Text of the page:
During normal filtering operation of the apparatus of FIG. 13, valves 3102 and 3104 are closed. They are both opened for backflushing operation and the main water supply to the filter inlet 3016 is closed.

Reference is now made to FIG. 16, which illustrates a further alternative embodiment of the invention. The embodiment includes both valves 3102 and 3104 as well as valve 3022. Here, however, valve 3022 does not provide connections for the backflush drain as in the embodiment of FIG. 10.

A further additional feature of the embodiment of FIG. 16 is the provision of a rotating, directional backflush discharge head 3110, which is shown in plan view in FIG. 17. Head 3110 is reciprocated along axis 3100 by the movement of arm 3080 and provides eccentric, highly directional flows of backflushing fluid, which cause rotation of the head in a direction indicated by arrow 3112 about axis 3100. This arrangement provides enhanced backflushing operation because it employs a highly concentrated flow, which "scans" each groove or cell defined in the filter element with a flow, which is at higher pressure than a broader flow, as provided by the discharge portion 3090 of the embodiment of FIG. 10.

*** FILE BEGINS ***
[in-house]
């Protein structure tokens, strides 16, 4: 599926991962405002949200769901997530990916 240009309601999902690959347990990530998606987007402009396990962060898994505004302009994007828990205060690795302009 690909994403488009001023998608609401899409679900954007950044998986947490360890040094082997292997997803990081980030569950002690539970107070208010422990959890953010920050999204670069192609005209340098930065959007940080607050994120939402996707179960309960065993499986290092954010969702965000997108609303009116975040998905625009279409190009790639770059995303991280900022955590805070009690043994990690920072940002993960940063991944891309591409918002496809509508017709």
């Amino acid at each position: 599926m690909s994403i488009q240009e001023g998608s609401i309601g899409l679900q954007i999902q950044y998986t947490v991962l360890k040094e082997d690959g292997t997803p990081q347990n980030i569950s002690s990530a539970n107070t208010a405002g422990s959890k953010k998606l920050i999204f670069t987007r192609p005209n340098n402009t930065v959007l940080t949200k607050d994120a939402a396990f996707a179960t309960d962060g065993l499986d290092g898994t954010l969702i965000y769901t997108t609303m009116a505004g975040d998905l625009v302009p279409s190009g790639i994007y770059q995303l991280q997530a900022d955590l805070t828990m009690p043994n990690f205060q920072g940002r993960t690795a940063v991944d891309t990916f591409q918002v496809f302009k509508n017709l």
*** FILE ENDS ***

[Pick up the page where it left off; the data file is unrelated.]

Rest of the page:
FIG. 18 illustrates a further alternative embodiment of the invention, wherein the filter element housing portion 3014 is removable from the remainder of the body for backflushing. A separate backflushing arm 3120, typically of the type shown in FIGS. 16 and 17 is coupled to a source of backflushing fluid (not shown) and reciprocated along axis 3100 to backflush the filter element. In this embodiment, where there is no need for inlet 3082 or backflush drain 3096, sealing the respective upstream and downstream sides of the filter element with plugs 3122 and 3124 provides an inexpensive and double-purpose use of the same filter element.